Next Week: All about the WFWA Retreat in Albuquerque!

Tuesday, September 13, 2016

The Book Pusher for September: K. Brown, S. Chefalo, D. Gabaldon, K. Lonsdale, P. McLinn, F. North

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Read and Enjoy!

COME AWAY WITH ME Karma Brown: Women's Fiction

This vivid exploration of love and grief will make you cry, but it's worth all the tears in the end because the resulting life is more valuable than the journey.

GARBAGEBAG SUITCASE Shenandoah Chefalo: Memoir

This harrowing memoir is also helpful. Chefalo has some amazing suggestions for fixing out disaster of a foster care system. Her personal experience make them all the more important to consider.

OUTLANDER Diana Gabaldon: Historical fiction with elements of romance, SF, and adventure

Here's the book that started it all--over 12 books and a TV show. If you haven't read OUTLANDER, you should correct that now. Gabaldon's amazing universe will draw you in and keep you coming back for more.

EVERYTHING WE KEEP Kerry Lonsdale: Women's Fiction

This amazing, twisting suspense will keep you turning pages and guessing wrong. What a ride! Must read!

LAST DITCH Patricia McLinn: Mystery (Caught Dead in Wyoming #4)

Last Ditch is deliciously twisty--and it's not just the whodunit that's in play. Great characters and sharp writing are hallmarks of a McLinn mystery.

THE TURNING POINT Freya North: Women's Fiction

This is a beautiful story of deep love and longing. What love truly means and how its absence hurts is key. Go slow and savor the shifts in POV, but it's so worth the read.

Next Week: Links--you know you love them! ;-)

Wednesday, September 7, 2016

IWSG: How do you find the time to write in your busy day?

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Insecure Writers Support Group
Purpose: To share and encourage. Writers can express doubts and concerns without fear of appearing foolish or weak. Those who have been through the fire can offer assistance and guidance. It’s a safe haven for insecure writers of all kinds!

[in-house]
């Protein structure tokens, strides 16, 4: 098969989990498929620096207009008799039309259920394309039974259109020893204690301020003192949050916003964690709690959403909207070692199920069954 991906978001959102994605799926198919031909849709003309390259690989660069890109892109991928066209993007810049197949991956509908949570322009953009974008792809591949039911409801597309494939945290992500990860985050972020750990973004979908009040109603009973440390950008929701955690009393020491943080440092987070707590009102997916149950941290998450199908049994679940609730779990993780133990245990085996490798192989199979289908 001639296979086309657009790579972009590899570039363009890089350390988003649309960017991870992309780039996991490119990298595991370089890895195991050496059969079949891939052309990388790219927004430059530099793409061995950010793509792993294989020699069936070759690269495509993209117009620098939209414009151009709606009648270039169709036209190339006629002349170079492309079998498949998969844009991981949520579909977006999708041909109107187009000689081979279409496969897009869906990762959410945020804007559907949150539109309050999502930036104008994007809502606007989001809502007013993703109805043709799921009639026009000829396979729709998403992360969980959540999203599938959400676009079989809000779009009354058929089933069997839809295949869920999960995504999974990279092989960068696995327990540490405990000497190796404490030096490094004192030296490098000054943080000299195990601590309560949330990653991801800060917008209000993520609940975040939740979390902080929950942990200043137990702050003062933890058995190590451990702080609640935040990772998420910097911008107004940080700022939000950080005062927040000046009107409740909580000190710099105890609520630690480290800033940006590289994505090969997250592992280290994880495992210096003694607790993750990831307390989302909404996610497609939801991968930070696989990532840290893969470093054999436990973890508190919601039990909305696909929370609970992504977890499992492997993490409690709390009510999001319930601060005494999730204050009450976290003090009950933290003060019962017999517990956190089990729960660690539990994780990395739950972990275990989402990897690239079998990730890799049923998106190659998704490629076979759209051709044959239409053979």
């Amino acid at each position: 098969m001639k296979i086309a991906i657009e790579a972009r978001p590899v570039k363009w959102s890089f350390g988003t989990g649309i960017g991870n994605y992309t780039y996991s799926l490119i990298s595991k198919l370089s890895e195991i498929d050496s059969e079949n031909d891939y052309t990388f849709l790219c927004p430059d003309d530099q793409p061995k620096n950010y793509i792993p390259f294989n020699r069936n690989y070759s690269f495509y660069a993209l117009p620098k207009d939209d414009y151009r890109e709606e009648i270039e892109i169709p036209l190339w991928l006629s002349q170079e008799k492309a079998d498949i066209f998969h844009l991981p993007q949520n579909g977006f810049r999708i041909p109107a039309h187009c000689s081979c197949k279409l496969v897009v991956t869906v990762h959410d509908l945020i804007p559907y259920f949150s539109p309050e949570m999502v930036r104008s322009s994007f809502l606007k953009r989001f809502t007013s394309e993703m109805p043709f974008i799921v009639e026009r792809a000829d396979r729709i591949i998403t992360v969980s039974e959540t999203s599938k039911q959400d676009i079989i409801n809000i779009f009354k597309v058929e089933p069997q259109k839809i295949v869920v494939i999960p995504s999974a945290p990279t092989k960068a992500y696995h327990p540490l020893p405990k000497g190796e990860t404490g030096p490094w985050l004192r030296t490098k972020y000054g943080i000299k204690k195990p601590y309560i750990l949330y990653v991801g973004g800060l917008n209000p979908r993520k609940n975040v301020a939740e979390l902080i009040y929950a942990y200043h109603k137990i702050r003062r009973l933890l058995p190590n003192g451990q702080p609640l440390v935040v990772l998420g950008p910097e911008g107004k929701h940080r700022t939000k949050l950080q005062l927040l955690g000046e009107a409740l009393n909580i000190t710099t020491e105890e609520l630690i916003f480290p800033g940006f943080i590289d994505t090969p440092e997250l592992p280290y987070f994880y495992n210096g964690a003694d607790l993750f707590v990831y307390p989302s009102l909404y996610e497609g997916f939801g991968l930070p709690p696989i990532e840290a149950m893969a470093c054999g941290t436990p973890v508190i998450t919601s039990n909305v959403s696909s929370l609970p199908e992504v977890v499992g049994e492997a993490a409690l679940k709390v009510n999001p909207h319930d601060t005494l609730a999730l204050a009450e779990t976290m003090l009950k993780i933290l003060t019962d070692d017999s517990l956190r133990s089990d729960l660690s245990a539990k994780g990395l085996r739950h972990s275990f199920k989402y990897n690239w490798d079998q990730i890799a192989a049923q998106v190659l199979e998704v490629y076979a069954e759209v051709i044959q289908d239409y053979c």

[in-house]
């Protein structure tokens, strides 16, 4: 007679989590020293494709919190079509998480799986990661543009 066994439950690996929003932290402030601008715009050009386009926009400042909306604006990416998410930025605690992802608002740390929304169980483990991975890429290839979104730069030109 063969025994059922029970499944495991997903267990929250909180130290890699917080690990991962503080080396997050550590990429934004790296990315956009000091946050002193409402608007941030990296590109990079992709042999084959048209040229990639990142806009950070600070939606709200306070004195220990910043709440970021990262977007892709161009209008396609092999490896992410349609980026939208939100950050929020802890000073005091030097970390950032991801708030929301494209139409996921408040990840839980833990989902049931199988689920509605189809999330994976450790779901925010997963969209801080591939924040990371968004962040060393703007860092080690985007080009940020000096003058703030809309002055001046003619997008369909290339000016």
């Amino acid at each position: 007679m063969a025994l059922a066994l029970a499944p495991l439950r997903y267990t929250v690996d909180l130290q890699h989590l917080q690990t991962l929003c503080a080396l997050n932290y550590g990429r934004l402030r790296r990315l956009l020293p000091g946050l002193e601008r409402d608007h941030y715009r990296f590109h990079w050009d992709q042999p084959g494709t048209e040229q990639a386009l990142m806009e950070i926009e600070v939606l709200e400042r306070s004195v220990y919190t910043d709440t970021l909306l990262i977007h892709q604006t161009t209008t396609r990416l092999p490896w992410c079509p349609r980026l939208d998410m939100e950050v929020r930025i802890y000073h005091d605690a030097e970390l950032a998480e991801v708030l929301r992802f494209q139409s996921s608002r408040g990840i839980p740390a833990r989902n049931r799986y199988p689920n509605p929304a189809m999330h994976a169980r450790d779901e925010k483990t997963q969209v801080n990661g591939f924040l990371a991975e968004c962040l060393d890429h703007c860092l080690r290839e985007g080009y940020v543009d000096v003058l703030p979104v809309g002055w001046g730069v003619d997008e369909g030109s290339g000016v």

Our Co-Sponsor's this month are: C. Lee McKenzie
Rachel Pattison
 Elizabeth Seckman
 Stephanie Faris
 Lori L MacLaughlin
Elsie Amata!

I'm baaaack! July and August were Real Life months if you know what I mean. Between my two cataract surgeries and my mother's fall and her developing congestive heart failure, I've been out of commission when it comes to IWSG. In fact, this is my first post with the new (and let me cheer this development) monthly questions.

This month's is "How do you find the time to write in your busy day?"

The short answer is: I retired from teaching ;-)

The long answer is much more complex, as it so often is. I have a fatigue syndrome and that makes my writing time limited on many days. I've found through much trial and error since I retired twelve years ago that my best time is mid morning to early afternoon. From 9 AM till 3 PM, you'll find me writing, editing, polishing, or researching. That sounds wonderful. And it is, until you factor in fixing lunch, walking dogs, and general aches and pains from various joints and the sundry migraine. That said, I've polished a MS for submission and partials are out with the two agents I pitched in February. There are four more WIPs in the works. They're at various conditions of completion. I'm still working on the sequel to the book that's out in the cold, cruel world, but know I might need to shift to one of the standalones if I can't find traction with the first.

I've yet to research a list of target agents. I'm still quaking at the thought of doing that.

How on earth do you write if you have little children and/or a full-time job? I don't know the answer. But I know a ton of productive writers who do.

Next Week: The Book Pusher's September post!